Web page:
Integrating and Disintegrating the North Acropolis of Yaxuna, Yucatan, Mexico.
Author(s): Nelda Marengo
The North Acropolis of Yaxuna was the primary focus of ritual and administrative life at the site during the Classic period and functioned as a focal point for involving the local population in integrative activities. Yet architectural evidence suggests that this architectural complex changed in function over the course of its use. The acropolis was first built in the Late Formative and was modified up until the Late Postclassic. We argue that the changes we see in the architecture in this complex had to do with changing social and political relationships with other sites across the Maya lowlands just as much as they had to do with internal processes. In this paper we try and understand the types of activities undertaken at the acropolis through the analysis of material artifacts from a large trash pit associated with the complex. Copious amounts of ceramic, lithic, and bone materials, particularly from the Late and Terminal Classic periods, shed light on the types of activies undertaken at this group and help us contextualize processes of integration and disintegration.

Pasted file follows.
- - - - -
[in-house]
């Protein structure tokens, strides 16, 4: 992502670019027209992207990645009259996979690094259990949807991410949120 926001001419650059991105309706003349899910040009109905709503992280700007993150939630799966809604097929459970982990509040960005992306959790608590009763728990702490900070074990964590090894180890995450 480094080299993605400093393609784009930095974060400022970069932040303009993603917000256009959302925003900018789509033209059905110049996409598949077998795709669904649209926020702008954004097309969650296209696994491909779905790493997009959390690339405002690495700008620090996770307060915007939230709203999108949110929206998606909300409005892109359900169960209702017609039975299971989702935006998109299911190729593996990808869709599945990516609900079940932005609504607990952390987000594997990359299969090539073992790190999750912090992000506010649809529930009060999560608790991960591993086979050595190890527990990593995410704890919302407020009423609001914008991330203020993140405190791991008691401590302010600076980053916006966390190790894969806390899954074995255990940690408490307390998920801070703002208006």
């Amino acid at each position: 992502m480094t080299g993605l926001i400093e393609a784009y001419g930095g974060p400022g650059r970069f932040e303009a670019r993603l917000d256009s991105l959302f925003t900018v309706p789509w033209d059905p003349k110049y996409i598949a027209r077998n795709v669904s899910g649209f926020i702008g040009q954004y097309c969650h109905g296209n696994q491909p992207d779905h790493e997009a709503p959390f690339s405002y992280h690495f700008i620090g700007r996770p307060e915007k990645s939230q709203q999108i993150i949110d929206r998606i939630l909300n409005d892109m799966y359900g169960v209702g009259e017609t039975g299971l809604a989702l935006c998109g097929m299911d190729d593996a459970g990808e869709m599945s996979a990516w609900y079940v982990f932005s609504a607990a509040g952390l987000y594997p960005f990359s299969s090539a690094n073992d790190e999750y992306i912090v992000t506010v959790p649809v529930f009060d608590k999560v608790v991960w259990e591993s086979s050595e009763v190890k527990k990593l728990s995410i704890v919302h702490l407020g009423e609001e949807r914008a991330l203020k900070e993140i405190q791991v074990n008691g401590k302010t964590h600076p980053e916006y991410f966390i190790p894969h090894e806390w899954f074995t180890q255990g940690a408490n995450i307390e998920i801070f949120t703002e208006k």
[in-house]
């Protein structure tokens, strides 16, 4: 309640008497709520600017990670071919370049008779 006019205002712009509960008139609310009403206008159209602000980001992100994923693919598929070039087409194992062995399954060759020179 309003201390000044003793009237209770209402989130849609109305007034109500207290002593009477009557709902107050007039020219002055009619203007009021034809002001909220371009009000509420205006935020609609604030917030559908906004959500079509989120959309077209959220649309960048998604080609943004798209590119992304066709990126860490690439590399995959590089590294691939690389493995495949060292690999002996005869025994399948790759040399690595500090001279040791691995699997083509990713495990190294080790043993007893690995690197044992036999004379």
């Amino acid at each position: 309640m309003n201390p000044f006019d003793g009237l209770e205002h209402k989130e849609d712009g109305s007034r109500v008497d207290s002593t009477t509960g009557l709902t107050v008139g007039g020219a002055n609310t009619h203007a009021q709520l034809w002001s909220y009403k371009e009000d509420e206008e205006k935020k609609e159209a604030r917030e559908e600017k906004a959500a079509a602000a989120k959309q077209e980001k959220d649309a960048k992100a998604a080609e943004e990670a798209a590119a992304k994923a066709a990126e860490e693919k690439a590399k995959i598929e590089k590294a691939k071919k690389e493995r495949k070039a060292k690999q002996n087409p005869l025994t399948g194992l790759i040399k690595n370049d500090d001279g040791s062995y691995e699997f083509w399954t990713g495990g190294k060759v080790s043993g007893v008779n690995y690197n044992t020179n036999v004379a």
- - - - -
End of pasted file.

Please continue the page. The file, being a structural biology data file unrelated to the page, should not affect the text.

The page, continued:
Cite this Record
Integrating and Disintegrating the North Acropolis of Yaxuna, Yucatan, Mexico.. Nelda Marengo. Presented at The 81st Annual Meeting of the Society for American Archaeology, Vancouver, British Columbia. 2017 ( tDAR id: 431313)
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min long: -107.271; min lat: 12.383 ; max long: -86.353; max lat: 23.08 ;
Abstract Id(s): 16542